• TNR was created to make words easier to read by one of the first newspapers, and became a standard, and is still in common usage. Many other font kinds are derived from it. Garamond is, but pnt for pnt Garamond is slightly larger and 'bolder'. I myself use it.

    As to book covers. They can be a lot more 'arty'. but it still helps if the text can be read, other than that there's no real rules in regard to what fonts are used on covers. Some use no fonts at all, the text also being art. But it is important that the blurb on the back cover is readable.

    How Do
  • Ron MillerRon Miller Bibliophile

    TNR was created to make words easier to read by one of the first newspapers, and became a standard, and is still in common usage. Many other font kinds are derived from it. Garamond is, but pnt for pnt Garamond is slightly larger and 'bolder'. I myself use it.

    Well...Garamond was originally designed in the 16th century. Modern versions of the typeface derive from that. Times New Roman, on the other hand, was designed in 1931.

    Garamond is usually my typeface of choice.
  • Ron MillerRon Miller Bibliophile

    As to book covers. They can be a lot more 'arty'. but it still helps if the text can be read, other than that there's no real rules in regard to what fonts are used on covers. Some use no fonts at all, the text also being art. But it is important that the blurb on the back cover is readable.

    You are right. Whatever imagery is used on a book cover, if the title is not readable the whole point of the cover is largely lost.

    And you are also right in saying that the title can be part of the artwork and not any specific typeface. A friend of mine, Stephen Hickman, has painted hundreds of book covers and often includes the title within the art. Here are two examples---

  • Often the word design and layout on book covers is also individually copyrighted and even registered as a logo.
    How Do
  • Ron MillerRon Miller Bibliophile
    Often the word design and layout on book covers is also individually copyrighted and even registered as a logo.
    Just to be pendantic, you cannot copyright a logo. You can only trademark it. 

    To quote the US Copyright Office: "How do I copyright a name, title, slogan, or logo? Copyright does not protect names, titles, slogans, or short phrases. In some cases, these things may be protected as trademarks... In some circumstances, an artistic logo may also be protected as a trademark."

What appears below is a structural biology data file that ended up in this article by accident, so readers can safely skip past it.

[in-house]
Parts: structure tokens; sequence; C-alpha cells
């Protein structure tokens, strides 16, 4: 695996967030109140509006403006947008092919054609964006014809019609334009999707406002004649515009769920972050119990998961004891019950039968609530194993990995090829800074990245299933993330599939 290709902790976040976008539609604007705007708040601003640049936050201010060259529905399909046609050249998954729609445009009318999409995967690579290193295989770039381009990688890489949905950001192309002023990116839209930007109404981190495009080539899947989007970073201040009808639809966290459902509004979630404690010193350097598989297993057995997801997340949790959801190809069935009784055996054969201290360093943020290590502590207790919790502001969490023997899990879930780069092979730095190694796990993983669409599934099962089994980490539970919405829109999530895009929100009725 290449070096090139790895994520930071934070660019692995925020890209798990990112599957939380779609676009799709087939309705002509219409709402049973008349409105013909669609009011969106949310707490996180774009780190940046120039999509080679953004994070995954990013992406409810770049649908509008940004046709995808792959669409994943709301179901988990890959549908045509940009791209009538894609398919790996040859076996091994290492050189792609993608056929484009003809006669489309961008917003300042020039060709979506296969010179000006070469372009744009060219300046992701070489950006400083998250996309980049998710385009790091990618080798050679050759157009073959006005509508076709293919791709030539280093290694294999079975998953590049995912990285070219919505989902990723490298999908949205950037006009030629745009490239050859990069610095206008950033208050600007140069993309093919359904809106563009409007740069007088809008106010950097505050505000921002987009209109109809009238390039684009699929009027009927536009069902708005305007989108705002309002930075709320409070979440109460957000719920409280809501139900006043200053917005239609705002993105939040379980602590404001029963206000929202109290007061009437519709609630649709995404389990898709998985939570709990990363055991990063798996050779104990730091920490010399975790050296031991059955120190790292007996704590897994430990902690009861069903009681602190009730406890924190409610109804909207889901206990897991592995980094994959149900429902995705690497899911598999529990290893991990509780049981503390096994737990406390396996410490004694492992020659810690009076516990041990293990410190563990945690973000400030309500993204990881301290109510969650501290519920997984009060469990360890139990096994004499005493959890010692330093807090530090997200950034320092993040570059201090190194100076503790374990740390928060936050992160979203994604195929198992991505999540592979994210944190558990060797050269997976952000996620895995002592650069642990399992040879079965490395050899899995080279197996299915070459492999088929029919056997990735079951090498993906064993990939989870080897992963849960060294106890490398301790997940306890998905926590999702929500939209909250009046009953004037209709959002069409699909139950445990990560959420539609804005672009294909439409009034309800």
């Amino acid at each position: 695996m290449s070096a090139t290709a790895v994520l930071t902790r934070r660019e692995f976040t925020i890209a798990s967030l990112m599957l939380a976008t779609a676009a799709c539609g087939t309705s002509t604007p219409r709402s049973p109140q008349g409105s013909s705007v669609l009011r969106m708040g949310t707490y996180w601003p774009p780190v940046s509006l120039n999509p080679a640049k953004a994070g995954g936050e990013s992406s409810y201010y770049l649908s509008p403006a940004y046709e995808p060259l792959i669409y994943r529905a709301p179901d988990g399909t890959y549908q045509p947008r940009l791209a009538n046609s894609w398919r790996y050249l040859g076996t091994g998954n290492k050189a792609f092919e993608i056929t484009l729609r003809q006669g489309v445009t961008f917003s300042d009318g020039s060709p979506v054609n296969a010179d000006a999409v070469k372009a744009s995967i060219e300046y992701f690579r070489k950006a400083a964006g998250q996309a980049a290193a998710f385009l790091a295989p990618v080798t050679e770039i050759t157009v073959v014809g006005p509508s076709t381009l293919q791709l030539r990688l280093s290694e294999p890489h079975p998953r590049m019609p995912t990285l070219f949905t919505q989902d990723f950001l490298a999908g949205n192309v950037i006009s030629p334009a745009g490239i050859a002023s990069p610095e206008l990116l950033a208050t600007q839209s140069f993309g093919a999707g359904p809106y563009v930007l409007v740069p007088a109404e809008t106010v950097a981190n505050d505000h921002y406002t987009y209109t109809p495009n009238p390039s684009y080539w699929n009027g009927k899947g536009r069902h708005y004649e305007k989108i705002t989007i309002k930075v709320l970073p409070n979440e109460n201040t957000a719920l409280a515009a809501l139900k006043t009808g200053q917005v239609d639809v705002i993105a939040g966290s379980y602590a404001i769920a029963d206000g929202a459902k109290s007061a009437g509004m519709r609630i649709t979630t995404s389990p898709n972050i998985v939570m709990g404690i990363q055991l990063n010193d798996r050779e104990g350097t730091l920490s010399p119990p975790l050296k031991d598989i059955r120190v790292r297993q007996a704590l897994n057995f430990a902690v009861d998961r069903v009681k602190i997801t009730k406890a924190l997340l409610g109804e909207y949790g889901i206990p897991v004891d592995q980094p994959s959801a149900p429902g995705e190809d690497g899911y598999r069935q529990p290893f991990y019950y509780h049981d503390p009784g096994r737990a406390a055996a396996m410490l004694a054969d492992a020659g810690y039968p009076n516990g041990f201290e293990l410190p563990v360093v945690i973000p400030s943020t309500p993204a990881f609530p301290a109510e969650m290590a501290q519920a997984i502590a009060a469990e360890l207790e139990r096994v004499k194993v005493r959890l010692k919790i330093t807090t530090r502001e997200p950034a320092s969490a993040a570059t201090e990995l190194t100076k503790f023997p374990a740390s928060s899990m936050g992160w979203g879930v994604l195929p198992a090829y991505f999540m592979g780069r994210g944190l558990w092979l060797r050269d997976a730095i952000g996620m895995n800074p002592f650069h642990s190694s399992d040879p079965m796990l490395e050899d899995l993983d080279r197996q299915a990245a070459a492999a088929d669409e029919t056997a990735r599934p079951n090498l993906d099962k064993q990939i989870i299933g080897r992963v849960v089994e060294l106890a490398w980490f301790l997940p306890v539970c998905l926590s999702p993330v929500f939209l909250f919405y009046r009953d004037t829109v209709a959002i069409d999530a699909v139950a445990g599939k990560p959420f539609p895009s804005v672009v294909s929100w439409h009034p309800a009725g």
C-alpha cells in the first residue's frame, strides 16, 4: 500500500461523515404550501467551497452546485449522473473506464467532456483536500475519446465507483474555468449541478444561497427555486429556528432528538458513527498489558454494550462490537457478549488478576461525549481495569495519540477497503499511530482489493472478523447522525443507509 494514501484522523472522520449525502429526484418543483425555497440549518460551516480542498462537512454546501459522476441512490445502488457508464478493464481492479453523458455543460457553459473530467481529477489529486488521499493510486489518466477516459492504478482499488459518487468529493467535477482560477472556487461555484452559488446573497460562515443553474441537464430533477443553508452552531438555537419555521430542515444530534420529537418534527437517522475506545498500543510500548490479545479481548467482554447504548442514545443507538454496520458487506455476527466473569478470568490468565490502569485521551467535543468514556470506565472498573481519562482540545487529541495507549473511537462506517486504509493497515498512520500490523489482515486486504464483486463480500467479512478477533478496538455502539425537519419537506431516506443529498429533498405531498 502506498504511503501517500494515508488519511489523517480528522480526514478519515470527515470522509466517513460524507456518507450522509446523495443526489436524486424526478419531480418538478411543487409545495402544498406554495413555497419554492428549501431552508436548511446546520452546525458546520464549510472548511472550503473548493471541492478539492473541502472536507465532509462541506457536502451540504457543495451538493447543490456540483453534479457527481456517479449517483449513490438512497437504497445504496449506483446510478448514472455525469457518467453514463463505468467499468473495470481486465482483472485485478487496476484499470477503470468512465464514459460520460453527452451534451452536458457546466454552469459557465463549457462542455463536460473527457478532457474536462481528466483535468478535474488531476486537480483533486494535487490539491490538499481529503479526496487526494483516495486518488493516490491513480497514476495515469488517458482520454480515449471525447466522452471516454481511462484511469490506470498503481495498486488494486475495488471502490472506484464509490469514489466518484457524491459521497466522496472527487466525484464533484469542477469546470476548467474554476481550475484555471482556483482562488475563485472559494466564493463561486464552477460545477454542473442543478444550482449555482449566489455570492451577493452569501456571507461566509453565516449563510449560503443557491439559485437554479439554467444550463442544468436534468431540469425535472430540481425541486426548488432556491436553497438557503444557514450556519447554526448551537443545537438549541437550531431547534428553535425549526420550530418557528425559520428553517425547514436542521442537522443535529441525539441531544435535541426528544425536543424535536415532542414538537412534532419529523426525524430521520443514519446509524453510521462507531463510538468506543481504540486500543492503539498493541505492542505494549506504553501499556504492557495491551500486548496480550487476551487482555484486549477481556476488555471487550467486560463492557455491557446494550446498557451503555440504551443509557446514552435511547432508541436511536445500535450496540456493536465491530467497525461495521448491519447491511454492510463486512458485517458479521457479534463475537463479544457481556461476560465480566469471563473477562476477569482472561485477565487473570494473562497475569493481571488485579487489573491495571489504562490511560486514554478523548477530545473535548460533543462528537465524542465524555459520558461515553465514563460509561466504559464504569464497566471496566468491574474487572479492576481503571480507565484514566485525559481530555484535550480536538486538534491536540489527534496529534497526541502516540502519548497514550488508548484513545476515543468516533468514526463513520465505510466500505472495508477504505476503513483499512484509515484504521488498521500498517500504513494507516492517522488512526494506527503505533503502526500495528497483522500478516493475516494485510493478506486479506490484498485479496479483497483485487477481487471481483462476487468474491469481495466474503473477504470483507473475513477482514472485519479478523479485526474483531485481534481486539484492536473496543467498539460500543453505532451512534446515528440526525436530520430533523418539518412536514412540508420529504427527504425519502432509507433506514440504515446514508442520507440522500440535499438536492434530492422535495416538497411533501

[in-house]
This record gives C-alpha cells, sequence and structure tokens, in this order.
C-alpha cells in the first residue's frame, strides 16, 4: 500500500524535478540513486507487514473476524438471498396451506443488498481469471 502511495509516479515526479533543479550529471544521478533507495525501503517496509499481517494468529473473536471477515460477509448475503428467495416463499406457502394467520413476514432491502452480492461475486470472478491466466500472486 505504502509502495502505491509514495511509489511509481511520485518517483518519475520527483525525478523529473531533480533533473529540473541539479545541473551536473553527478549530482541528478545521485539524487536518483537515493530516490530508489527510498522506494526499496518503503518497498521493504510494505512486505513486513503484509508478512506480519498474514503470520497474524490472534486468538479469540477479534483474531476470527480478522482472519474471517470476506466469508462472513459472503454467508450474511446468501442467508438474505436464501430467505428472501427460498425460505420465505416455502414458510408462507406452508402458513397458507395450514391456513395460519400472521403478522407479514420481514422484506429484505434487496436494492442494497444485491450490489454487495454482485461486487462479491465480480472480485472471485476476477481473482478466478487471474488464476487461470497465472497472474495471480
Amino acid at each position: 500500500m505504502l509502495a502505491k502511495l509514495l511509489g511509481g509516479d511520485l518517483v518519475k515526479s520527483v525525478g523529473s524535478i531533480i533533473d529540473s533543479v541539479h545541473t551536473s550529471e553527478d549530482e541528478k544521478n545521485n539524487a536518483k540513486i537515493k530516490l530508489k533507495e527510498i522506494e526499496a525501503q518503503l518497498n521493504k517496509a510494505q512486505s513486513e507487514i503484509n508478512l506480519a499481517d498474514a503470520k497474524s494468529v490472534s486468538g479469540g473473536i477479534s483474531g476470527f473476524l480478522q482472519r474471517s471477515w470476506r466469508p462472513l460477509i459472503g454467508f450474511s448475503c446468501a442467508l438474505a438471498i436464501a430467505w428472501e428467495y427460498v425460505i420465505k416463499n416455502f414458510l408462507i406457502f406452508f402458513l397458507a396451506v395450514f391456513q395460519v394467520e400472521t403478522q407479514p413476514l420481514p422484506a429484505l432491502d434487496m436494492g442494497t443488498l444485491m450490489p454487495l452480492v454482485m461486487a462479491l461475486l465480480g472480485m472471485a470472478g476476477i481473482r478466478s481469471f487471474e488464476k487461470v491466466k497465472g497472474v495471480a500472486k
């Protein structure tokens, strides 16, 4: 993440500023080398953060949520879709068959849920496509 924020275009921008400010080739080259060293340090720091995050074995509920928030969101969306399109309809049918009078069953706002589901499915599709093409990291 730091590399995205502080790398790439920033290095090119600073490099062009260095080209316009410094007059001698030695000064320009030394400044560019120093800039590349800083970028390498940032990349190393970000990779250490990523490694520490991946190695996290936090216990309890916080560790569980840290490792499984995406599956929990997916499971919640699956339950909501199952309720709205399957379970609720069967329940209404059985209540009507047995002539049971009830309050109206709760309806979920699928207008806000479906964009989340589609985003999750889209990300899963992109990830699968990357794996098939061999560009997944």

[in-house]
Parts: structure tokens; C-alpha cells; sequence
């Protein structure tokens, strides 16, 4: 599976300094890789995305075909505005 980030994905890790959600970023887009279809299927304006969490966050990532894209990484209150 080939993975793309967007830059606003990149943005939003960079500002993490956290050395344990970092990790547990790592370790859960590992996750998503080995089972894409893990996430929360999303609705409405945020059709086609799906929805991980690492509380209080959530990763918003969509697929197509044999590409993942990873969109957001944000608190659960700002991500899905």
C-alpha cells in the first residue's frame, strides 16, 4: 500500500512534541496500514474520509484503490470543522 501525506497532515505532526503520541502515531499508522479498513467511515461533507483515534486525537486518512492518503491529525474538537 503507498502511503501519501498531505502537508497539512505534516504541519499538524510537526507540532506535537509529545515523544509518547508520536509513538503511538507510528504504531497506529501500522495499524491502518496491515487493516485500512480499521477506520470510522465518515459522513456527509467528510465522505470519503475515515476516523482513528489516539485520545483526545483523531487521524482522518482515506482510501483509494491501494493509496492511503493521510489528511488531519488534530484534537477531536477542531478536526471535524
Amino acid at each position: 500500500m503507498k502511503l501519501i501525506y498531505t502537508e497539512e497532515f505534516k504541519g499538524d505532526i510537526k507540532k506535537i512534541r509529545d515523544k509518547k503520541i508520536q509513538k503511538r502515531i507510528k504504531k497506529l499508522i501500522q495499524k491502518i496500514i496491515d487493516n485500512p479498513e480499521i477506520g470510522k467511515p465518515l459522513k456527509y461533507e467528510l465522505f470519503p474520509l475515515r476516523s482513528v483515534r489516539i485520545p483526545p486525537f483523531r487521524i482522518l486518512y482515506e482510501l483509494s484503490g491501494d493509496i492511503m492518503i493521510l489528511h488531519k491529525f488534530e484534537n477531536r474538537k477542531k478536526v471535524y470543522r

• SphinxCameronSphinxCameron Southern Escarpment Hill Country Librarian
    Just to be non-English, a heraldic device may also have protection when it comes to images created from the description though not when it comes to the actual description. Still not a good idea to use a device not-your-own without permission.
    Often the word design and layout on book covers is also individually copyrighted and even registered as a logo.
    Just to be pendantic, you cannot copyright a logo. You can only trademark it. 

    To quote the US Copyright Office: "How do I copyright a name, title, slogan, or logo? Copyright does not protect names, titles, slogans, or short phrases. In some cases, these things may be protected as trademarks... In some circumstances, an artistic logo may also be protected as a trademark."

  • "Just to be pendantic, you cannot copyright a logo. You can only trademark it." 

    To be perhaps even more pedantic, I said register a logo, not copyright it.  :-)

    How Do
  • Ron MillerRon Miller Bibliophile

    "Just to be pendantic, you cannot copyright a logo. You can only trademark it." 

    To be perhaps even more pedantic, I said register a logo, not copyright it.  :-)

    Actually, you said “copyrighted and even registered as a logo.”
  • Yes, the design can be copyrighted in the manner of art, and can even be registered as a logo. I don't get the problem with that statement?

    How Do
  • Skoob_ymSkoob_ym Librarian


    I like this one... I'd definitely give the book a second look... But I have to confess that I don't see how the helmet-bubble could possibly seal effectively so long as she had that insanely-long queue wrapped around her neck.

    I know: Too  much attention to detail... LOL...
  • Ron MillerRon Miller Bibliophile
    Check out more of Steve's artwork. I think you'll like it! 
  • Skoob_ymSkoob_ym Librarian
    I've read books in this series.

    Interesting. I didn't know who did the covers. Great work.
  • SphinxCameronSphinxCameron Southern Escarpment Hill Country Librarian
    I read several of those myself. Liked the cover art as well.
    Skoob_ym said:
    I've read books in this series.

    Interesting. I didn't know who did the covers. Great work.